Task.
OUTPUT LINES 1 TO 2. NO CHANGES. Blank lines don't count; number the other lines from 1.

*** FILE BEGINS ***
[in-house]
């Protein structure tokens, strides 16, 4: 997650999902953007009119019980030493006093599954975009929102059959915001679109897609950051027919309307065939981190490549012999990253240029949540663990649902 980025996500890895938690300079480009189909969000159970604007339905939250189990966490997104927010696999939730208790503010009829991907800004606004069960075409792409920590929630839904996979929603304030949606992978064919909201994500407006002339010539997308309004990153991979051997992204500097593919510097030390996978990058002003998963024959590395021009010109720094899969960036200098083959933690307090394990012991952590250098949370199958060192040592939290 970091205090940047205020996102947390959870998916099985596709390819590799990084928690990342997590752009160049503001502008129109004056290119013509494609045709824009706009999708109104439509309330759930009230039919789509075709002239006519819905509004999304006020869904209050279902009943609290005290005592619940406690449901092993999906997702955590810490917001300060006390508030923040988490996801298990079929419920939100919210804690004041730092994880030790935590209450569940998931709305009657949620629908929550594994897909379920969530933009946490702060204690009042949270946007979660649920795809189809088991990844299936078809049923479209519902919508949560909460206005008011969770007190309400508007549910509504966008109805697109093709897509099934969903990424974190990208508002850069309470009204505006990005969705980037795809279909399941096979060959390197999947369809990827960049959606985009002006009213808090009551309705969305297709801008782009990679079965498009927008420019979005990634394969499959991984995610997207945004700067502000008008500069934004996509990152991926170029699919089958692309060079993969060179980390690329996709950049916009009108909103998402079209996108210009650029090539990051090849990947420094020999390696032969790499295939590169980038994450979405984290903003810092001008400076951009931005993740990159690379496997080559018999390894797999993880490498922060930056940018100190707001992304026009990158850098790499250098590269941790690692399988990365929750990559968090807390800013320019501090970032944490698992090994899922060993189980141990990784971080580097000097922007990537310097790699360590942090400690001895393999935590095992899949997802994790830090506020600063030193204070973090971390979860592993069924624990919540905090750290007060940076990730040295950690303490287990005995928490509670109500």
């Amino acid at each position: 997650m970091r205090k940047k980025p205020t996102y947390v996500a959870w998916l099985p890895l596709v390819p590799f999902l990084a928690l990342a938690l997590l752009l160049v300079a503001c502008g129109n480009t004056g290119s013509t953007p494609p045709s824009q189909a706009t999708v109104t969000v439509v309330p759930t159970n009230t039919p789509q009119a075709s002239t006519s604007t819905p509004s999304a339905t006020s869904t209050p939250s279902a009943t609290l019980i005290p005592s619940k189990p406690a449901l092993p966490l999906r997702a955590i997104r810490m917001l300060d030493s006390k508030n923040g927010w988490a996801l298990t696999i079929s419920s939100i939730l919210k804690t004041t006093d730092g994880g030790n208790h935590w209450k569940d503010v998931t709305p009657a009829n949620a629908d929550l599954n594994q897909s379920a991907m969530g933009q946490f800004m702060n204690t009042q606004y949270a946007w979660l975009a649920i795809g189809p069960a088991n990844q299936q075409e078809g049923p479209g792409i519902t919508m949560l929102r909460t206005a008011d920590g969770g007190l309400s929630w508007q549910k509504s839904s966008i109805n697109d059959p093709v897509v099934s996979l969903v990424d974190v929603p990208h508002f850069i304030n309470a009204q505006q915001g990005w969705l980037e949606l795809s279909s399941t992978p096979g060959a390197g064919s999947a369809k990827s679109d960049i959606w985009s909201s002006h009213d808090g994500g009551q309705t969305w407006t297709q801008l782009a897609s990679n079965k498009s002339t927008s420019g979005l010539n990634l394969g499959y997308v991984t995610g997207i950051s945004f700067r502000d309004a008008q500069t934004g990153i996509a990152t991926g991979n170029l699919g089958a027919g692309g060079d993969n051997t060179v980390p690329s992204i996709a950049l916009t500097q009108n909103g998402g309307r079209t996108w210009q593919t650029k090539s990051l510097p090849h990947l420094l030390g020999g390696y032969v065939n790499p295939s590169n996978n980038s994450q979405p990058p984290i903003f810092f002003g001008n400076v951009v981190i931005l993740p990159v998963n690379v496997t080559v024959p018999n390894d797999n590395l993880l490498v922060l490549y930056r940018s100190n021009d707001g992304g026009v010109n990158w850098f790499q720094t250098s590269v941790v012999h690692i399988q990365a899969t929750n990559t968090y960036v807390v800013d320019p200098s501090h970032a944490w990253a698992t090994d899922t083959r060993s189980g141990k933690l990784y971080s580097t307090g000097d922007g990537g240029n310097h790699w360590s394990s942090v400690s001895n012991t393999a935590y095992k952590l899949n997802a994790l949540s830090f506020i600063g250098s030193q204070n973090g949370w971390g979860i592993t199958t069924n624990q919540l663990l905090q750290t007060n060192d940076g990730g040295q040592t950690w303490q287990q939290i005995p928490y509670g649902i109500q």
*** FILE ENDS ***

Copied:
[in-house]
């Protein structure tokens, strides 16, 4: 997650999902953007009119019980030493006093599954975009929102059959915001679109897609950051027919309307065939981190490549012999990253240029949540663990649902 980025996500890895938690300079480009189909969000159970604007339905939250189990966490997104927010696999939730208790503010009829991907800004606004069960075409792409920590929630839904996979929603304030949606992978064919909201994500407006002339010539997308309004990153991979051997992204500097593919510097030390996978990058002003998963024959590395021009010109720094899969960036200098083959933690307090394990012991952590250098949370199958060192040592939290 970091205090940047205020996102947390959870998916099985596709390819590799990084928690990342997590752009160049503001502008129109004056290119013509494609045709824009706009999708109104439509309330759930009230039919789509075709002239006519819905509004999304006020869904209050279902009943609290005290005592619940406690449901092993999906997702955590810490917001300060006390508030923040988490996801298990079929419920939100919210804690004041730092994880030790935590209450569940998931709305009657949620629908929550594994897909379920969530933009946490702060204690009042949270946007979660649920795809189809088991990844299936078809049923479209519902919508949560909460206005008011969770007190309400508007549910509504966008109805697109093709897509099934969903990424974190990208508002850069309470009204505006990005969705980037795809279909399941096979060959390197999947369809990827960049959606985009002006009213808090009551309705969305297709801008782009990679079965498009927008420019979005990634394969499959991984995610997207945004700067502000008008500069934004996509990152991926170029699919089958692309060079993969060179980390690329996709950049916009009108909103998402079209996108210009650029090539990051090849990947420094020999390696032969790499295939590169980038994450979405984290903003810092001008400076951009931005993740990159690379496997080559018999390894797999993880490498922060930056940018100190707001992304026009990158850098790499250098590269941790690692399988990365929750990559968090807390800013320019501090970032944490698992090994899922060993189980141990990784971080580097000097922007990537310097790699360590942090400690001895393999935590095992899949997802994790830090506020600063030193204070973090971390979860592993069924624990919540905090750290007060940076990730040295950690303490287990005995928490509670109500």